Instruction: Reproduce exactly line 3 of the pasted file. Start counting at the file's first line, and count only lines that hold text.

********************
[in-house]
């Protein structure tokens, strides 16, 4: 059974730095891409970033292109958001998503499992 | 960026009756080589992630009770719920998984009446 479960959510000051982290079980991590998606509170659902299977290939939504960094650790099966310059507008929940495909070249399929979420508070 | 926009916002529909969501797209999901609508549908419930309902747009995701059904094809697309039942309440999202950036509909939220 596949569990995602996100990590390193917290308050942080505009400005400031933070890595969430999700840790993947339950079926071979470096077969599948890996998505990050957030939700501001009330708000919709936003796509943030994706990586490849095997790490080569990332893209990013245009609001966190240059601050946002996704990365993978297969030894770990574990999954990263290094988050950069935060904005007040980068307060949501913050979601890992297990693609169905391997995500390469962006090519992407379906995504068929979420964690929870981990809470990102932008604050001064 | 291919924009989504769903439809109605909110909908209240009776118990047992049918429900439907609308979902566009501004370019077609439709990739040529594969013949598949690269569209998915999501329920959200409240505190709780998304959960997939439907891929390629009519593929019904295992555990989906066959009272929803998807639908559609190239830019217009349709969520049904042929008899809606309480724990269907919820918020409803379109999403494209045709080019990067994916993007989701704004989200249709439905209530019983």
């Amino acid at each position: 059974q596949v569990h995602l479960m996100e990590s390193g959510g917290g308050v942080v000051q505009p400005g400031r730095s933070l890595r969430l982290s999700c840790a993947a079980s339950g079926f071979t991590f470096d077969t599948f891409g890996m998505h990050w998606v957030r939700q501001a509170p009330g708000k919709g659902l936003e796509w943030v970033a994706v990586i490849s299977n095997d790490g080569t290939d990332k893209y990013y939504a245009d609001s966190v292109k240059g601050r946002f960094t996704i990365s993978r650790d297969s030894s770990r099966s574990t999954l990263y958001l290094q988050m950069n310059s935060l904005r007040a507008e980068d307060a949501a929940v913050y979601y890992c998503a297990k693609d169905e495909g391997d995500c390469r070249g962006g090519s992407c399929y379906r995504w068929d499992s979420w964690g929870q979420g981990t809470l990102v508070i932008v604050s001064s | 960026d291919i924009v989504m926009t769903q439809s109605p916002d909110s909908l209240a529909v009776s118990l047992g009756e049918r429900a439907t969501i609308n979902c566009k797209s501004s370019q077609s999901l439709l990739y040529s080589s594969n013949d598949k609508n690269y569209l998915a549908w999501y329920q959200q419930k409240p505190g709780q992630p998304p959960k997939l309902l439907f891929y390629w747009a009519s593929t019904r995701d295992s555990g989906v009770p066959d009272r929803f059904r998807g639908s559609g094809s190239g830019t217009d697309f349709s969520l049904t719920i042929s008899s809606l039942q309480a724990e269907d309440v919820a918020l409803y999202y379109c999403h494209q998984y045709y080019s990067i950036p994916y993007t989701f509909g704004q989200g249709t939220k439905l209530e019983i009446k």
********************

């Amino acid at each position: 059974q596949v569990h995602l479960m996100e990590s390193g959510g917290g308050v942080v000051q505009p400005g400031r730095s933070l890595r969430l982290s999700c840790a993947a079980s339950g079926f071979t991590f470096d077969t599948f891409g890996m998505h990050w998606v957030r939700q501001a509170p009330g708000k919709g659902l936003e796509w943030v970033a994706v990586i490849s299977n095997d790490g080569t290939d990332k893209y990013y939504a245009d609001s966190v292109k240059g601050r946002f960094t996704i990365s993978r650790d297969s030894s770990r099966s574990t999954l990263y958001l290094q988050m950069n310059s935060l904005r007040a507008e980068d307060a949501a929940v913050y979601y890992c998503a297990k693609d169905e495909g391997d995500c390469r070249g962006g090519s992407c399929y379906r995504w068929d499992s979420w964690g929870q979420g981990t809470l990102v508070i932008v604050s001064s | 960026d291919i924009v989504m926009t769903q439809s109605p916002d909110s909908l209240a529909v009776s118990l047992g009756e049918r429900a439907t969501i609308n979902c566009k797209s501004s370019q077609s999901l439709l990739y040529s080589s594969n013949d598949k609508n690269y569209l998915a549908w999501y329920q959200q419930k409240p505190g709780q992630p998304p959960k997939l309902l439907f891929y390629w747009a009519s593929t019904r995701d295992s555990g989906v009770p066959d009272r929803f059904r998807g639908s559609g094809s190239g830019t217009d697309f349709s969520l049904t719920i042929s008899s809606l039942q309480a724990e269907d309440v919820a918020l409803y999202y379109c999403h494209q998984y045709y080019s990067i950036p994916y993007t989701f509909g704004q989200g249709t939220k439905l209530e019983i009446k």